National Aeronautics and Space Administration + NASA Quest
+ Search Quest
 Find it at NASA
Spaceward Bound Expedition: Mojave
Scientists' descriptions of their work on the expedition:


Penny Boston
Jane Curnutt and I will both be looking at cave interiors as part of our collaboration on modeling microbial mats.  In addition, I will probably be helping Jut, as needed. If rovers will be there, it would be nice to try that in the cave.  Last year, when the rover was in the lavatube its battery was not functional so we were not able to try it. Plus, I plan to provide a Fan Club and Cheering Section for any tardigrades you may find. What could be more cool and adorable than these little guys?

Elaine Bryant
I will be collecting soil samples from the 7 original sampling sites that represent a west (high) to east (low) precipitation gradient. The samples will then be taken back to the Zzyzx lab used to inoculate Biolog sole-carbon-source micro plates.  This experiment allows the investigation of community differences as a function of carbon utilization.  DNA extractions of each sample will also be made for molecular analysis.  Given the time, we may be able to run PCR (polymerase chain reactions) on the samples to begin to distinguish different species of bacteria, archae and cyanobacteria.  Thus, there will be a day of field work and several days of laboratory work.

Rakesh Mogul
Overall, we are interested in the biochemical and oxidation properties of the soil.  The biochemical properties are the result of microorganisms that may live in the soil despite the harsh desert conditions of dryness, temperature, and sun exposure.  Related to this, is the degree of oxidants (molecules that oxidize) in the soil and their impacts on life in the soil.  Thus, we will be conducting simple chemical experiments to detect the presence of certain enzymes (that are produced by the microorganisms) and oxidants in the soil in order to address both the environmental health of the desert and requirements for potential life-detecting experiments that could be used on Mars and Europa.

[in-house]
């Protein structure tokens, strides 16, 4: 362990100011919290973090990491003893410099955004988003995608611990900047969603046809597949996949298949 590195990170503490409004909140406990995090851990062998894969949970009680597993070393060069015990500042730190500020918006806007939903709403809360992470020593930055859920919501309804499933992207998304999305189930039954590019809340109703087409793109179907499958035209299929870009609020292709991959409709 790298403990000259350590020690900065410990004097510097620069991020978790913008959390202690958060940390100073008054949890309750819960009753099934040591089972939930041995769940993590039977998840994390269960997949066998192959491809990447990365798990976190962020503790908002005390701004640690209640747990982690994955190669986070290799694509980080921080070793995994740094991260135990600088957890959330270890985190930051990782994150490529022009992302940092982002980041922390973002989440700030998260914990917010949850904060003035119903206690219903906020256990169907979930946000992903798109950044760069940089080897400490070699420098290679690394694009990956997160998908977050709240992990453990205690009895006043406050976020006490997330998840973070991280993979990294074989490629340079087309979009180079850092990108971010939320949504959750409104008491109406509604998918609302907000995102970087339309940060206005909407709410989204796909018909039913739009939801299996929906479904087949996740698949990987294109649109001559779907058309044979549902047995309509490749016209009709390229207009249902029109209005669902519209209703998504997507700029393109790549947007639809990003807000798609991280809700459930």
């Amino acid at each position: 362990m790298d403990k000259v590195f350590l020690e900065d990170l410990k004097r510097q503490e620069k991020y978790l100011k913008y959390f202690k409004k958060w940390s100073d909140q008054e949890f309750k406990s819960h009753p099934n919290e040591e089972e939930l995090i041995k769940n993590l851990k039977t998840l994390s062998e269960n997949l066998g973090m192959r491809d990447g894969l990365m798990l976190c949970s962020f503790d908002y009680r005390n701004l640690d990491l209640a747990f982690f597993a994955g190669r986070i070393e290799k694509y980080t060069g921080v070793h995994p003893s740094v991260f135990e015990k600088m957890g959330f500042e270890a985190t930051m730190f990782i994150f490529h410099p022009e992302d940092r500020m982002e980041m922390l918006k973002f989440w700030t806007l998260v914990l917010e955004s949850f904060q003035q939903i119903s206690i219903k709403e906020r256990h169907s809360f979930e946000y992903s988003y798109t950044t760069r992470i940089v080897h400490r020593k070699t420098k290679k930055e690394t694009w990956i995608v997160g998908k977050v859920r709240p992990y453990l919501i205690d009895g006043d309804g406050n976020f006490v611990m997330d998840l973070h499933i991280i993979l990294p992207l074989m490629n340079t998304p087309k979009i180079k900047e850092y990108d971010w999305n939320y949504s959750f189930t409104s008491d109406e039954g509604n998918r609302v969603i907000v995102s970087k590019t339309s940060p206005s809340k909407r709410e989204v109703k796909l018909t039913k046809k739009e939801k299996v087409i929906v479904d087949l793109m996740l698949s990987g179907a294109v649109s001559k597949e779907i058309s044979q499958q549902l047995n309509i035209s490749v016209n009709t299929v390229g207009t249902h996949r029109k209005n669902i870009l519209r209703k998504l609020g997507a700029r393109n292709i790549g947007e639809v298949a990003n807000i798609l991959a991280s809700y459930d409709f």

Jim Nienow
My group will examine several aspects of the ecophysiology of desert algae.  First, we will look at moisture relations/recovery time in soil-crust and hypolithic algae communities using pulse-amplitude-modulated (PAM) fluorescence techniques.  Dried samples will be exposed to set moisture conditions and changes in their fluorescence parameters monitored over a period of several days.  Second, we will investigate small-scale pattern formation in desert crusts by mapping baseline fluorescence in rectangular grids.  The results will be compared with values obtained from simple mathematical models of the system.  Third, as time permits, samples of hypolithic and soil-crust associations will be examined microscopically to determine directly species diversity and presence.

Henry Sun
In addition to doing microscopy in the field with Dr. Nadeau, we may also measure the physical strength of desert crusts. We are interested in the question whether biologically covered soil surfaces are most resistant to wind erosion. We are not yet certain because the measuring device is still being made.

Jut Wynne
As part of phase 2 of the Earth-Mars cave detection program, we have selected the Pisgah lava beds as one of our study sites.  My plan is to deploy sensors once again in several caves (in which we would likely leave for long term monitoring), collect thermography over a 24 hour period from atop Pisgah crater, and test the ability to communicate with a rover underground (Mita and I were going to try this at Cima cave, but the rover’s batteries died and we had to scrub).  We will be testing a new QWIP (thermal IR) camera within the next couple of months here in Arizona, and I would plan to bring it to the Mojave.

 FirstGov  NASA

Editor: Linda Conrad
NASA Official: Liza Coe
Last Updated: April 2007
Teachers Contact: Liza Coe